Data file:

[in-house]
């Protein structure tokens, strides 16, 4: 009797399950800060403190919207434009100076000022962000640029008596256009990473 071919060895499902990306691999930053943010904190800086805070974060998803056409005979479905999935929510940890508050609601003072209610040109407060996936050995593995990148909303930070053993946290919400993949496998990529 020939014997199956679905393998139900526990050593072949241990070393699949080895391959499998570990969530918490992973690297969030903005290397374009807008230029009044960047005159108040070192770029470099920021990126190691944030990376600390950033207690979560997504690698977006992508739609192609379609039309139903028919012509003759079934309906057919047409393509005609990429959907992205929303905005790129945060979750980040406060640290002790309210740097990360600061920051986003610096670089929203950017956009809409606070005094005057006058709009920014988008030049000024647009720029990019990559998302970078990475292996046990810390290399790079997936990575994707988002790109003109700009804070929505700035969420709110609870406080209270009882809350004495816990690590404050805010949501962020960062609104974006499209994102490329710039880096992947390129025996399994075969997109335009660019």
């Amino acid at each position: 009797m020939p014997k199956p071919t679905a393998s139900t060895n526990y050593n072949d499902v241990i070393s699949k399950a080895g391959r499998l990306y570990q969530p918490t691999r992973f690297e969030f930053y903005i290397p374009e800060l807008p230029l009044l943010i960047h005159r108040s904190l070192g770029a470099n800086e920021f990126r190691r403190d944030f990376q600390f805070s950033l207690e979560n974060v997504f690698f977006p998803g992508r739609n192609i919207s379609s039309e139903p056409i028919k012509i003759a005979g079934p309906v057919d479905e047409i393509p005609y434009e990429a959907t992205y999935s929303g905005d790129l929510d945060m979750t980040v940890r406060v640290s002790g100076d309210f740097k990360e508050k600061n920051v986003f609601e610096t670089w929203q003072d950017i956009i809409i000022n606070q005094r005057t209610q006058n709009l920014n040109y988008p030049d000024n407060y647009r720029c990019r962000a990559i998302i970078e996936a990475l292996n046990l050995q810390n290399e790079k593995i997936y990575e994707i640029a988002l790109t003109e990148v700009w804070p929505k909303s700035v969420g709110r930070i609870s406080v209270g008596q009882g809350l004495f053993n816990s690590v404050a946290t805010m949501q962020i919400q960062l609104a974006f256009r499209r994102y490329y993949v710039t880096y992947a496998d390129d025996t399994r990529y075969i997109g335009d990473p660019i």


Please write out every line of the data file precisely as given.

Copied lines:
[in-house]
């Protein structure tokens, strides 16, 4: 009797399950800060403190919207434009100076000022962000640029008596256009990473 071919060895499902990306691999930053943010904190800086805070974060998803056409005979479905999935929510940890508050609601003072209610040109407060996936050995593995990148909303930070053993946290919400993949496998990529 020939014997199956679905393998139900526990050593072949241990070393699949080895391959499998570990969530918490992973690297969030903005290397374009807008230029009044960047005159108040070192770029470099920021990126190691944030990376600390950033207690979560997504690698977006992508739609192609379609039309139903028919012509003759079934309906057919047409393509005609990429959907992205929303905005790129945060979750980040406060640290002790309210740097990360600061920051986003610096670089929203950017956009809409606070005094005057006058709009920014988008030049000024647009720029990019990559998302970078990475292996046990810390290399790079997936990575994707988002790109003109700009804070929505700035969420709110609870406080209270009882809350004495816990690590404050805010949501962020960062609104974006499209994102490329710039880096992947390129025996399994075969997109335009660019």
């Amino acid at each position: 009797m020939p014997k199956p071919t679905a393998s139900t060895n526990y050593n072949d499902v241990i070393s699949k399950a080895g391959r499998l990306y570990q969530p918490t691999r992973f690297e969030f930053y903005i290397p374009e800060l807008p230029l009044l943010i960047h005159r108040s904190l070192g770029a470099n800086e920021f990126r190691r403190d944030f990376q600390f805070s950033l207690e979560n974060v997504f690698f977006p998803g992508r739609n192609i919207s379609s039309e139903p056409i028919k012509i003759a005979g079934p309906v057919d479905e047409i393509p005609y434009e990429a959907t992205y999935s929303g905005d790129l929510d945060m979750t980040v940890r406060v640290s002790g100076d309210f740097k990360e508050k600061n920051v986003f609601e610096t670089w929203q003072d950017i956009i809409i000022n606070q005094r005057t209610q006058n709009l920014n040109y988008p030049d000024n407060y647009r720029c990019r962000a990559i998302i970078e996936a990475l292996n046990l050995q810390n290399e790079k593995i997936y990575e994707i640029a988002l790109t003109e990148v700009w804070p929505k909303s700035v969420g709110r930070i609870s406080v209270g008596q009882g809350l004495f053993n816990s690590v404050a946290t805010m949501q962020i919400q960062l609104a974006f256009r499209r994102y490329y993949v710039t880096y992947a496998d390129d025996t399994r990529y075969i997109g335009d990473p660019i």